New Delhi, April 25: In a ruling aimed at preventing the misuse of tax exemptions, the Supreme Court on Friday overturned the reliefs given by the high courts of Gujarat, Guwahati and Sikkim and held that area-based exemptions in the form of tax or duty refunds should be limited to actual manufacturing or value addition.
The judgment favours the Union government’s stance of limiting refund of erstwhile central excise given to units in industrially backward areas such as Kutch (Gujarat) and the north-eastern regions in tax incentive schemes dating back to 2001 and 2007, respectively.
The apex court pointed out that tax paid needs to be sanctioned by the Centre only in cases where there is actual manufacturing of goods and not where goods are only manufactured on paper, The Business Standard reported.
This will have a financial impact on industrial units who would have received refunds on a provisional basis following the favourable High Courts orders, experts said. Experts also suggested that the order may have an impact on exemption or refund mechanism as applicable in the GST (Goods & Services Tax) regime.
The matter pertains to two Central government initiatives to promote industrial activity. One was introduced in 2001 in Kutch, Gujarat, after the devastating earthquake, prescribing 100 per cent excise duty exemption to new industrial units set up prior to July 31, 2003 (extended to December 31, 2005) for a period of five years from date of commencement of commercial production.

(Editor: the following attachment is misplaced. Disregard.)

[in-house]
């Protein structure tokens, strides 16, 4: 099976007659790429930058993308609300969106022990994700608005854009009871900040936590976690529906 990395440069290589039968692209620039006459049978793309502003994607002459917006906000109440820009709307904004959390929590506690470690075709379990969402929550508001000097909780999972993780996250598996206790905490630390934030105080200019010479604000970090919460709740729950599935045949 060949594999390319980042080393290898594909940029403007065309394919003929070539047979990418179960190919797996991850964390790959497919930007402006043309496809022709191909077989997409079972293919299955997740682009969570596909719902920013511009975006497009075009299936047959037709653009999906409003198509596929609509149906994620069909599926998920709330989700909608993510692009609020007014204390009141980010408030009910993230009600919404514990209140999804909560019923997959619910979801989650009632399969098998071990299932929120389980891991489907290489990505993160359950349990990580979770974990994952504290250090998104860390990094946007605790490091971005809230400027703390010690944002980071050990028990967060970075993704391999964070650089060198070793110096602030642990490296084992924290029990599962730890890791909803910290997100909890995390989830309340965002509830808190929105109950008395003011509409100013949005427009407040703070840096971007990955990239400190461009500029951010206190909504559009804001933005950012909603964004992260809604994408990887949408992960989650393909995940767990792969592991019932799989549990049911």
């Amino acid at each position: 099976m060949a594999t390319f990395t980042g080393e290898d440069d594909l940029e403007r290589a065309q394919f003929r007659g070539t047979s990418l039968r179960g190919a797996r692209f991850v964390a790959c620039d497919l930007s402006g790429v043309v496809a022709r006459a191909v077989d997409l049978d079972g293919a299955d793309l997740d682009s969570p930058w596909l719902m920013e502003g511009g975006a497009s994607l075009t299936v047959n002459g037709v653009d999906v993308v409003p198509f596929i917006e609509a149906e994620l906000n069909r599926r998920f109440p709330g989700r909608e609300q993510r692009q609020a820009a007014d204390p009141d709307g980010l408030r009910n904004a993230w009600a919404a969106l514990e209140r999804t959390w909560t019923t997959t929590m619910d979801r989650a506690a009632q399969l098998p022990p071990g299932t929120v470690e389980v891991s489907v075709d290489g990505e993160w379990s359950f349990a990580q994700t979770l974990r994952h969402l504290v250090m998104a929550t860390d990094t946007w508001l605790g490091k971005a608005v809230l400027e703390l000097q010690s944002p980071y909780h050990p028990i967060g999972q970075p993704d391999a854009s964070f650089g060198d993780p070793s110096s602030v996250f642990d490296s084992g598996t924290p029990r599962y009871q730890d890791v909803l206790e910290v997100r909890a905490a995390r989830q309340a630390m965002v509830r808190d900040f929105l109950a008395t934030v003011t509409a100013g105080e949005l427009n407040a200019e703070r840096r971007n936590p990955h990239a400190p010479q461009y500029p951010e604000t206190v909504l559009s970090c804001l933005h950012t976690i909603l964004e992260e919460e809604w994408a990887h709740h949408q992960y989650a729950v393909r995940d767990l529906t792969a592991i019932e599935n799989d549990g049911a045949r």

Sensing misuse of the scheme, the Centre limited the benefit to value addition through two notifications in 2008. The refund was first capped at 34 per cent of the duty paid, but was later raised to 75 per cent. Upset by the move, the industry approached the Gujarat High Court, which held that that 100 per cent exemption should hold and the differential amount should be refunded to the writ petitioners.
Similarly, 100 per cent excise duty exemption was extended to products manufactured in the North East regions through the revised industrial policy in 2007, but the benefit was restricted a year later to prevent misuse.
The Supreme Court noted that the intent of the was the notification by the Union government was to grant refunds on excise duty paid on genuine manufacturing activities. The intention would not have been to grant refunds irrespective of actual manufacturing/manufacturing activities, it noted.